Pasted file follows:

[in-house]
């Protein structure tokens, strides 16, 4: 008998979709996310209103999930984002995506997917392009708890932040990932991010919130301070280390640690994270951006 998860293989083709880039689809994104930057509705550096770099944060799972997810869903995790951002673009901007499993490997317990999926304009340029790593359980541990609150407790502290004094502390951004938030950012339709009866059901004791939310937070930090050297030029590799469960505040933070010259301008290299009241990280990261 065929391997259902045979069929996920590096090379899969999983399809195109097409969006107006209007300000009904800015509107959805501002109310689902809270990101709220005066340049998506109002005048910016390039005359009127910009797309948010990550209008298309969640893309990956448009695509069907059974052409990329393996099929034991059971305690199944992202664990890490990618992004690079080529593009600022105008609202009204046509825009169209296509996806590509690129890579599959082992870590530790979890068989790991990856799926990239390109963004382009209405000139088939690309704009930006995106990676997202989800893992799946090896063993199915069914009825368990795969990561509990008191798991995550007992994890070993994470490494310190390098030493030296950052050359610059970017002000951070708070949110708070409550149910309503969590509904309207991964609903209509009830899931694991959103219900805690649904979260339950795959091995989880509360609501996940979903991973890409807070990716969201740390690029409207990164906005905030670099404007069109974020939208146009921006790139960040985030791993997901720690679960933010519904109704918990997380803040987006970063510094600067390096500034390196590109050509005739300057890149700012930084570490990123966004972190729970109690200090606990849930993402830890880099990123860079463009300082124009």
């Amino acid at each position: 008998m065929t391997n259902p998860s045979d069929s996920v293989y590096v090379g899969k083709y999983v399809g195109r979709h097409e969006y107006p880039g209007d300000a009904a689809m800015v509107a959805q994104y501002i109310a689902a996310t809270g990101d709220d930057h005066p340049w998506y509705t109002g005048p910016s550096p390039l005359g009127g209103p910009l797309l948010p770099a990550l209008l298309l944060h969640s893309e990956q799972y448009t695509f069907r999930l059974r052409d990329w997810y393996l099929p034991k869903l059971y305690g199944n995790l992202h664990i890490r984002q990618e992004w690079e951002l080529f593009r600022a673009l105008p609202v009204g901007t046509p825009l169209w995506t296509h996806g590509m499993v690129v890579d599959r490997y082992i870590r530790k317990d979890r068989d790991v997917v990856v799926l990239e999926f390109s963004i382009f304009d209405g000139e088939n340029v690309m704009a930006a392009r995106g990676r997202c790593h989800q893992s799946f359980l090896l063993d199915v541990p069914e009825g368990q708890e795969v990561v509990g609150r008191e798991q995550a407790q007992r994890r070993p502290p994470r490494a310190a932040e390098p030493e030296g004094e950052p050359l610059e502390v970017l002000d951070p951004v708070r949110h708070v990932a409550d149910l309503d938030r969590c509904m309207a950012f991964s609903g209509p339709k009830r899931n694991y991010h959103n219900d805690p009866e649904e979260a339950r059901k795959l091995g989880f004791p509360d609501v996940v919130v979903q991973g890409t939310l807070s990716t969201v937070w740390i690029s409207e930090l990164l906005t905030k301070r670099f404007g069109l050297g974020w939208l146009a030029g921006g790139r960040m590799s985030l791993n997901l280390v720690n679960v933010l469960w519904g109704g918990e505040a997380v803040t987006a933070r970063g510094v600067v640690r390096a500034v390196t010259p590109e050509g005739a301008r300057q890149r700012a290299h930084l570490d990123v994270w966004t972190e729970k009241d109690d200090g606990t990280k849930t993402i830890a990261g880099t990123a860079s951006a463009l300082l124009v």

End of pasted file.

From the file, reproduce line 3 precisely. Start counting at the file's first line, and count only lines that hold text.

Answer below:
């Amino acid at each position: 008998m065929t391997n259902p998860s045979d069929s996920v293989y590096v090379g899969k083709y999983v399809g195109r979709h097409e969006y107006p880039g209007d300000a009904a689809m800015v509107a959805q994104y501002i109310a689902a996310t809270g990101d709220d930057h005066p340049w998506y509705t109002g005048p910016s550096p390039l005359g009127g209103p910009l797309l948010p770099a990550l209008l298309l944060h969640s893309e990956q799972y448009t695509f069907r999930l059974r052409d990329w997810y393996l099929p034991k869903l059971y305690g199944n995790l992202h664990i890490r984002q990618e992004w690079e951002l080529f593009r600022a673009l105008p609202v009204g901007t046509p825009l169209w995506t296509h996806g590509m499993v690129v890579d599959r490997y082992i870590r530790k317990d979890r068989d790991v997917v990856v799926l990239e999926f390109s963004i382009f304009d209405g000139e088939n340029v690309m704009a930006a392009r995106g990676r997202c790593h989800q893992s799946f359980l090896l063993d199915v541990p069914e009825g368990q708890e795969v990561v509990g609150r008191e798991q995550a407790q007992r994890r070993p502290p994470r490494a310190a932040e390098p030493e030296g004094e950052p050359l610059e502390v970017l002000d951070p951004v708070r949110h708070v990932a409550d149910l309503d938030r969590c509904m309207a950012f991964s609903g209509p339709k009830r899931n694991y991010h959103n219900d805690p009866e649904e979260a339950r059901k795959l091995g989880f004791p509360d609501v996940v919130v979903q991973g890409t939310l807070s990716t969201v937070w740390i690029s409207e930090l990164l906005t905030k301070r670099f404007g069109l050297g974020w939208l146009a030029g921006g790139r960040m590799s985030l791993n997901l280390v720690n679960v933010l469960w519904g109704g918990e505040a997380v803040t987006a933070r970063g510094v600067v640690r390096a500034v390196t010259p590109e050509g005739a301008r300057q890149r700012a290299h930084l570490d990123v994270w966004t972190e729970k009241d109690d200090g606990t990280k849930t993402i830890a990261g880099t990123a860079s951006a463009l300082l124009v």